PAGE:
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Old 30-10-2010, 11:50   #1
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Transporting a Small Cruiser on a Cargo Ship

Hi,

We are trying to get a 28ft cruiser from the US to Croatia in Europe. The cruiser is too big to fit into a container, and there is no direct RoRo service between the US and the Adriatic sea. One option was to ship to an RoRo port in Europe (i.e. Germany, Italy, or Greece) and then use overland transport, however this option is very expensive.

One company offered us the option of shipping on a 40 foot open flat rack. Hence, as I understand the boat would travel on an open hull of a container boat. He said the boat would have to be lashed per IMO standards and the boat would have to be protected with a liner from the sea water, rain, i.e. all the conditions that it may encounter crossing the Ocean.

Does this seem like a safe way to transport the boat?

Any info is appreciated.

Thanks!
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Old 30-10-2010, 12:03   #2
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If you can get it to Greece on RoRo, then why not just sail it the last bit to Croatia?
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Old 30-10-2010, 14:57   #3
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Originally Posted by pred02 View Post
Hi,

We are trying to get a 28ft cruiser from the US to Croatia in Europe. The cruiser is too big to fit into a container, and there is no direct RoRo service between the US and the Adriatic sea. One option was to ship to an RoRo port in Europe (i.e. Germany, Italy, or Greece) and then use overland transport, however this option is very expensive.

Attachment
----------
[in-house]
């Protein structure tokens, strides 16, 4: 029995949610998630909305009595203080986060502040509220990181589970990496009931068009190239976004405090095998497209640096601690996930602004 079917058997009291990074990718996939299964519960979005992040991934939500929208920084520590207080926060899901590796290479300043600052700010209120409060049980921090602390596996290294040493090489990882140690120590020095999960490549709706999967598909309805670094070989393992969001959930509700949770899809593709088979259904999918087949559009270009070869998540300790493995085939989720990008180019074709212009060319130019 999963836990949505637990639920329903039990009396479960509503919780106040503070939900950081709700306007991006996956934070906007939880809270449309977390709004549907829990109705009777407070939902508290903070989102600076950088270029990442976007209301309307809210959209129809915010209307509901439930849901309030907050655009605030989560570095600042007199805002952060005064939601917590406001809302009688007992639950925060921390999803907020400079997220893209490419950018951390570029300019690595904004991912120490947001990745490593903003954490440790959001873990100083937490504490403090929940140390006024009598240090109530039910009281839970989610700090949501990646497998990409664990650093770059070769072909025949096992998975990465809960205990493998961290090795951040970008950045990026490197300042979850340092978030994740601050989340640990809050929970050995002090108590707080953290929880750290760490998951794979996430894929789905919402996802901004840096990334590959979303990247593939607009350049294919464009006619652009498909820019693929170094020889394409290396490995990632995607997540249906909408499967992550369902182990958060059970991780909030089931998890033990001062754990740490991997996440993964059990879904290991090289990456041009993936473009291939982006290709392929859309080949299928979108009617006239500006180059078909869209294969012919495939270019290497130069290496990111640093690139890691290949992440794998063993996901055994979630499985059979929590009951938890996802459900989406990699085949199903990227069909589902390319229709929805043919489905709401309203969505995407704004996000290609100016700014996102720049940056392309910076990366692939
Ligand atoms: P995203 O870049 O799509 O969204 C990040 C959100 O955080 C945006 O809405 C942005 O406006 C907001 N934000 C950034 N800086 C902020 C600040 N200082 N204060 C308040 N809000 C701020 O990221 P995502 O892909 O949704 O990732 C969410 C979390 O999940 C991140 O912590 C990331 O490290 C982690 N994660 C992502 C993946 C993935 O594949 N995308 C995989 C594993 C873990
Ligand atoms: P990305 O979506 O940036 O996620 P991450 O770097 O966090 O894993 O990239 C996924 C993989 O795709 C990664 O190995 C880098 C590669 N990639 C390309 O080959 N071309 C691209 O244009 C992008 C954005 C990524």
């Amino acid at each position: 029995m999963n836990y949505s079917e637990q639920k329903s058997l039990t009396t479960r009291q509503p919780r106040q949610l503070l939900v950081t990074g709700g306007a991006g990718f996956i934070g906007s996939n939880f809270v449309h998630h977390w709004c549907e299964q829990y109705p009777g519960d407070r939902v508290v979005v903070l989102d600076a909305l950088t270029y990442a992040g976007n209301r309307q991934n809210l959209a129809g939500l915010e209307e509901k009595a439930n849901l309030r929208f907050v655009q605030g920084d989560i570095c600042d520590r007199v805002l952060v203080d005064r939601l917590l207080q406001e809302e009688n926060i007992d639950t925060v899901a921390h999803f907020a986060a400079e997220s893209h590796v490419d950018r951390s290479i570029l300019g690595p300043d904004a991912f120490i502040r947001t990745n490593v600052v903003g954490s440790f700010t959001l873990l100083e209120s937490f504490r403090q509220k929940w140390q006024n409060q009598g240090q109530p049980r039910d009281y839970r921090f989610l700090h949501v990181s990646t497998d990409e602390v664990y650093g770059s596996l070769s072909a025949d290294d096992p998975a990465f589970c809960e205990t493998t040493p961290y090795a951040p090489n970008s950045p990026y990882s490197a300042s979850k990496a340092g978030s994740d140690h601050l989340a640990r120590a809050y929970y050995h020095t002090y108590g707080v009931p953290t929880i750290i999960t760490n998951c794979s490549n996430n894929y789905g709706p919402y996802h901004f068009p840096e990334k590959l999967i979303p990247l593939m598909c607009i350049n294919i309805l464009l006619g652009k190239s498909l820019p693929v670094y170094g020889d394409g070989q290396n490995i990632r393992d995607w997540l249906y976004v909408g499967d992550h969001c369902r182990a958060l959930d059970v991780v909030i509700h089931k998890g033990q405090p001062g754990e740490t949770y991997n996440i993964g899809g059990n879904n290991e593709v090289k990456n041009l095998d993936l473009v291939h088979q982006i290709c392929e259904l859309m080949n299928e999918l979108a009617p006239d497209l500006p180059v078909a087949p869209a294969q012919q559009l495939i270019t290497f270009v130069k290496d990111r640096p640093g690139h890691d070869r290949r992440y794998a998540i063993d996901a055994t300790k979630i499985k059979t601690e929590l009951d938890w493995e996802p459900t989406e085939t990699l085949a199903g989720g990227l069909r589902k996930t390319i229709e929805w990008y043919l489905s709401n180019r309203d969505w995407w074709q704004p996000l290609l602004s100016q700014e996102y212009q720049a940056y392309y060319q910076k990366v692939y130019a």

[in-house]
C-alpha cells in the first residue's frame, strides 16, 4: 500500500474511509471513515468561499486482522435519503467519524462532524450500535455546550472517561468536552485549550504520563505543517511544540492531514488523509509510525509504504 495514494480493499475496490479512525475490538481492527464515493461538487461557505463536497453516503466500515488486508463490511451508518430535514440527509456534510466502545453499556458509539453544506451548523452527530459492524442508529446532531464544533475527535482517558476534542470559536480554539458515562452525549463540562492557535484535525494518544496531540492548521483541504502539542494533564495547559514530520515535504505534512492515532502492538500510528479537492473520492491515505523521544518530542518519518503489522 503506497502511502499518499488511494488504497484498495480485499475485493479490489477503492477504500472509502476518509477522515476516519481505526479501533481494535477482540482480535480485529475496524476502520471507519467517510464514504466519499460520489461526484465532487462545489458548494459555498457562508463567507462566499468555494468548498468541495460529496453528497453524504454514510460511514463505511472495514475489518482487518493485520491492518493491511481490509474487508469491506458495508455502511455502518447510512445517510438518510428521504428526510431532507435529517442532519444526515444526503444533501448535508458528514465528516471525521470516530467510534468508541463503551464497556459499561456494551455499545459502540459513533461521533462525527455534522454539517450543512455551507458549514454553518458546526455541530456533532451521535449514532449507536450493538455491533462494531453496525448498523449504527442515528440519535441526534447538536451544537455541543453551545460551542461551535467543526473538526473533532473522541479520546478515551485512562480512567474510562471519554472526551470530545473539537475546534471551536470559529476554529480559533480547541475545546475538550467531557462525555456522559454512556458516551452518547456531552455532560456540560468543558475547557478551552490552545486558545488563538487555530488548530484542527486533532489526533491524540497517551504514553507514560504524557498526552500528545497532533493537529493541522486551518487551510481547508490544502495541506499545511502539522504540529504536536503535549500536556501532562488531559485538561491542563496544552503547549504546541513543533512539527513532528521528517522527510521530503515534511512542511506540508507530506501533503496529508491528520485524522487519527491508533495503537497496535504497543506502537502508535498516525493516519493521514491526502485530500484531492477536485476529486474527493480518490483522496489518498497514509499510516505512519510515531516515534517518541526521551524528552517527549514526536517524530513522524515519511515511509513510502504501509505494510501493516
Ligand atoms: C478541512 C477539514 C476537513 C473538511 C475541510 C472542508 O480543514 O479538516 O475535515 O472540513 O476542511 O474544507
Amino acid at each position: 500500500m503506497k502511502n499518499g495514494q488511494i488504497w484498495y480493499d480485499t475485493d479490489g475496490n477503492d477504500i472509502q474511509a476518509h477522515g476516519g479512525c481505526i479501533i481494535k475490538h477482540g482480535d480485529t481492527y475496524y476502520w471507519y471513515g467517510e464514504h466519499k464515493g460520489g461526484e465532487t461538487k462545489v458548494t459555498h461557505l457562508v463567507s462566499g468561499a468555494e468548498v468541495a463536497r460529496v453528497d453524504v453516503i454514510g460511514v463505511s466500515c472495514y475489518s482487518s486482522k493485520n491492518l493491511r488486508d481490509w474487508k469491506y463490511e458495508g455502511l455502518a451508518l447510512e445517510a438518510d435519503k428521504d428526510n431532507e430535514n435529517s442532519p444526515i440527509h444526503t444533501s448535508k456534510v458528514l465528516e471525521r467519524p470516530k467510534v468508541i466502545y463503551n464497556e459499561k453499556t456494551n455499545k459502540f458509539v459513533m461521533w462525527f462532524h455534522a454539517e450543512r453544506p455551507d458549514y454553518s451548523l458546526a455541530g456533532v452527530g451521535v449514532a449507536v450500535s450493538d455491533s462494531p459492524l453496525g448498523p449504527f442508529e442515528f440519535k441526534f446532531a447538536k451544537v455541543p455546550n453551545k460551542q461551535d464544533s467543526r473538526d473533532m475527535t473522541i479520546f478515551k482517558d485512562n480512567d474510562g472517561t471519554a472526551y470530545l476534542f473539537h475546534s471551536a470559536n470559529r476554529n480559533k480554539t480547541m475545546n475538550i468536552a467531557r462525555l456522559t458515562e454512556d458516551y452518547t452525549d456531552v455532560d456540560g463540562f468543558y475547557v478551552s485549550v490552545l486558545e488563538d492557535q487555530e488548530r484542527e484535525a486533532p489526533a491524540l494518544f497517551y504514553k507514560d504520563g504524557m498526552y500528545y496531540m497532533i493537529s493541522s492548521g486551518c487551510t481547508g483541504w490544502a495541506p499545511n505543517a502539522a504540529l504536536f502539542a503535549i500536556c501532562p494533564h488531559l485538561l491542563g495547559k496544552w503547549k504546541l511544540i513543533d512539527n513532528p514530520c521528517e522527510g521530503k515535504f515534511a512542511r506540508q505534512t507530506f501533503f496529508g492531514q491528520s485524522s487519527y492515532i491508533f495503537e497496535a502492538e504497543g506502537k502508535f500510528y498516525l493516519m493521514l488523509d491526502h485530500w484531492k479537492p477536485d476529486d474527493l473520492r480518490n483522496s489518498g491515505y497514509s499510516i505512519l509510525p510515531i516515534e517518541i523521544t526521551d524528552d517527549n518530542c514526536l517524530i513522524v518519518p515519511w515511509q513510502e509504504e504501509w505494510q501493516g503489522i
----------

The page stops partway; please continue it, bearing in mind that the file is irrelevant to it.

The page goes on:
One company offered us the option of shipping on a 40 foot open flat rack. Hence, as I understand the boat would travel on an open hull of a container boat. He said the boat would have to be lashed per IMO standards and the boat would have to be protected with a liner from the sea water, rain, i.e. all the conditions that it may encounter crossing the Ocean.

Does this seem like a safe way to transport the boat?

Any info is appreciated.

Thanks!
I purchased a new Jeanneau in 1996 that was shipped from (I assume) La Rochelle to Hamilton, Ontario via the deck of a container ship, snuggled up close to the deckhouse wrapped in a blanket of shrunk plastic. While there was a minor mark on the bootstrap the dealer fixed she was otherwise perfect.
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Old 30-10-2010, 16:38   #4
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If it arrives in Europe is it not then classed as imported and liable to VAT at 20% the value, plus import duty 2% and the shipping costs? oh and don't forget the CE compliance. Whether it applies or not probably depends on the country you into to arrive at and their interpritation of the rules.

Looking at the prices of shipping from the Carib to Europe would it not be cheaper to sell and buy another over here which is already VAT paid and CE rated?